What to do when a website rips you off
Everyone who uses the internet a fair amount will encounter a website that scams them from time to time. But not everyone knows what to do when that happens, as you've noticed. Making sure that we have the basic tools in our toolkit to deal with scenarios like this when they occur will allow us to resolve them successfully.
1. Turn your CapsLock off
Shouting and ranting never helps. Generally, the people who will read your angry posts are people who've been ripped off the the site just like you have. Hearing someone half a world away fume and fuss angrily on the net won't bring anything useful to their situation, nor to yours. But knowing how to proceed probably will.
2. Contact the site owner
Skip this if you've already done it. If not, e-mail the site and let them know of the problem. Sometimes problems occur, and not every site owner is omniscient. It could be an honest error, and if so they'll deserve an opportunity to correct the problem.
3. Find out if other users are having your problem too
Try Googling the site's name and reading a few posts in forums about the site. Maybe the problem is bigger than just you. If so, you'll glean some familiarity with the site from hardships other users have endured. And you'll get enough of a sense of what's going on to determine if a class action lawsuit would be worthwhile.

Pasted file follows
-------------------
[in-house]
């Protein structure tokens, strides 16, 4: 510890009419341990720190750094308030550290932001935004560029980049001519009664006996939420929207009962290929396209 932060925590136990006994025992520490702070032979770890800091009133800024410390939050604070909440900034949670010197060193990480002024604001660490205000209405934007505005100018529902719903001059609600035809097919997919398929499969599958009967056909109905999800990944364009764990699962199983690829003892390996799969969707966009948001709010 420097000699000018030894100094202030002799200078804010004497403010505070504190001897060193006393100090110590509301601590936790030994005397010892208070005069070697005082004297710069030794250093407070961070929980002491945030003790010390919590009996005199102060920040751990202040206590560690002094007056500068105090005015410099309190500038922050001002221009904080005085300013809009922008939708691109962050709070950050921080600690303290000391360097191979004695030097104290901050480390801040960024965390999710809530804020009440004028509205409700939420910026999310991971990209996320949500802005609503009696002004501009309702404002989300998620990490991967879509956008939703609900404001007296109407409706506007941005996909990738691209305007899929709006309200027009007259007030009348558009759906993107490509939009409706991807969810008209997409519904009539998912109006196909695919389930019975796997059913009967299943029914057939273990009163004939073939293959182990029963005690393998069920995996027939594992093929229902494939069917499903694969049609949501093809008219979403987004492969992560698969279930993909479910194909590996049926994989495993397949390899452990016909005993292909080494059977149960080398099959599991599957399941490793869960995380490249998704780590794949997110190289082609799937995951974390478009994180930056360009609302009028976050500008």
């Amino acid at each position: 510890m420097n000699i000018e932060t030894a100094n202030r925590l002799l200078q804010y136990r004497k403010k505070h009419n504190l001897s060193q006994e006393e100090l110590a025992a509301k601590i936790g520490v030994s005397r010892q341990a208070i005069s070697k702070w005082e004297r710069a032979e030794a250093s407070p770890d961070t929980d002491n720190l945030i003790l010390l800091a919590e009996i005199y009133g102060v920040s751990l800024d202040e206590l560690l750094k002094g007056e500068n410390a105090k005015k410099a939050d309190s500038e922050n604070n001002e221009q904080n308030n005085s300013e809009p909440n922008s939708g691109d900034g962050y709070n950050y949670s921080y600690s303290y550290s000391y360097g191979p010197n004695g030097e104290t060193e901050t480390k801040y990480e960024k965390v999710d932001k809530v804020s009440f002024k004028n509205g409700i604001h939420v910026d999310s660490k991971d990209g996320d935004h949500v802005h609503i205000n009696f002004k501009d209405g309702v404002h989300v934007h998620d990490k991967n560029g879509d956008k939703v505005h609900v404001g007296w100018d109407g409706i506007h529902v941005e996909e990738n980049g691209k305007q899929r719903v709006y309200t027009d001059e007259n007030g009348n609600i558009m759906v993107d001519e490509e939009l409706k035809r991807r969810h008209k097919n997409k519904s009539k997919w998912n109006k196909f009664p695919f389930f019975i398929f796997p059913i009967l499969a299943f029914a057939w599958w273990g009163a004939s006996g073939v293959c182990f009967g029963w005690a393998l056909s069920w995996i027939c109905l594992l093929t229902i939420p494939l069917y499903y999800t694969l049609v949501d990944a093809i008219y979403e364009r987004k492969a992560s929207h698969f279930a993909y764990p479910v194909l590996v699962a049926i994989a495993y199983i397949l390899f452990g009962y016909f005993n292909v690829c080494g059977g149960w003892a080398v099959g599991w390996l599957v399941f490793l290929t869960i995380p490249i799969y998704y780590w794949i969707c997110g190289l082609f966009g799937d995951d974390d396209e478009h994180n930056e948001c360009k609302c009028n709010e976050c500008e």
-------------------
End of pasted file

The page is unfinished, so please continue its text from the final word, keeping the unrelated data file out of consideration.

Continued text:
4. Track the site down
Every website comes from somewhere. It's easy and free to do a host name lookup on the site, and find out who or what owns it. If you do a WHOIS lookup on Internic and it doesn't know, go to the nameserver that it gives you and try your search there.
5. Check their Better Business Bureau listing
Once you know who owns the site, you can go to the Better Business Bureau's site and look them up. You may find plenty of other user cases listed there giving you more information about their practices. You may want to add one of your own, as well as file a complaint with the BBB about them. Enough complaints, and their rating will go down.
6. Explore alternative sites, and promote them